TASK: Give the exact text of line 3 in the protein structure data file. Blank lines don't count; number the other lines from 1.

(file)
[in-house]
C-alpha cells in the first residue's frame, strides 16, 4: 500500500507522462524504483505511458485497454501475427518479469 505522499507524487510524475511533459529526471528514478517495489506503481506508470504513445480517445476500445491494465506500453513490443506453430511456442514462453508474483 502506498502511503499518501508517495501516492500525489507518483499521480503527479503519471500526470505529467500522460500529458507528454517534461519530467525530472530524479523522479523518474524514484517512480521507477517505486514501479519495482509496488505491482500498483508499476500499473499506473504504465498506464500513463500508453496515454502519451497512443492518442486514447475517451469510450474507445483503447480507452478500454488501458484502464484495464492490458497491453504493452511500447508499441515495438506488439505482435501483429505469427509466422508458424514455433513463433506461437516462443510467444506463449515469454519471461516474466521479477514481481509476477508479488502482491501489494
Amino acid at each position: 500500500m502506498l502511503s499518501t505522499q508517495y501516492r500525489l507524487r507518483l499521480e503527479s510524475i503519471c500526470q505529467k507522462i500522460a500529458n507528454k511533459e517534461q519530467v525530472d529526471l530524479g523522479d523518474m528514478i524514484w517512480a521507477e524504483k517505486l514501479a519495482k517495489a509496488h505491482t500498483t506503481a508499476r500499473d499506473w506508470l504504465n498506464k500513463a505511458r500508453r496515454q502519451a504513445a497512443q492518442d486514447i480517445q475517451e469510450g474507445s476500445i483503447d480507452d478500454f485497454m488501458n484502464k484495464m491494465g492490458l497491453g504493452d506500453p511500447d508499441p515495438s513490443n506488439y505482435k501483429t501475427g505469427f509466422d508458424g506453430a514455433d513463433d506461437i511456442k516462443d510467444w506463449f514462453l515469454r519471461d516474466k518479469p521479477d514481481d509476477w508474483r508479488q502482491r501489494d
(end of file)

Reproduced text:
Amino acid at each position: 500500500m502506498l502511503s499518501t505522499q508517495y501516492r500525489l507524487r507518483l499521480e503527479s510524475i503519471c500526470q505529467k507522462i500522460a500529458n507528454k511533459e517534461q519530467v525530472d529526471l530524479g523522479d523518474m528514478i524514484w517512480a521507477e524504483k517505486l514501479a519495482k517495489a509496488h505491482t500498483t506503481a508499476r500499473d499506473w506508470l504504465n498506464k500513463a505511458r500508453r496515454q502519451a504513445a497512443q492518442d486514447i480517445q475517451e469510450g474507445s476500445i483503447d480507452d478500454f485497454m488501458n484502464k484495464m491494465g492490458l497491453g504493452d506500453p511500447d508499441p515495438s513490443n506488439y505482435k501483429t501475427g505469427f509466422d508458424g506453430a514455433d513463433d506461437i511456442k516462443d510467444w506463449f514462453l515469454r519471461d516474466k518479469p521479477d514481481d509476477w508474483r508479488q502482491r501489494d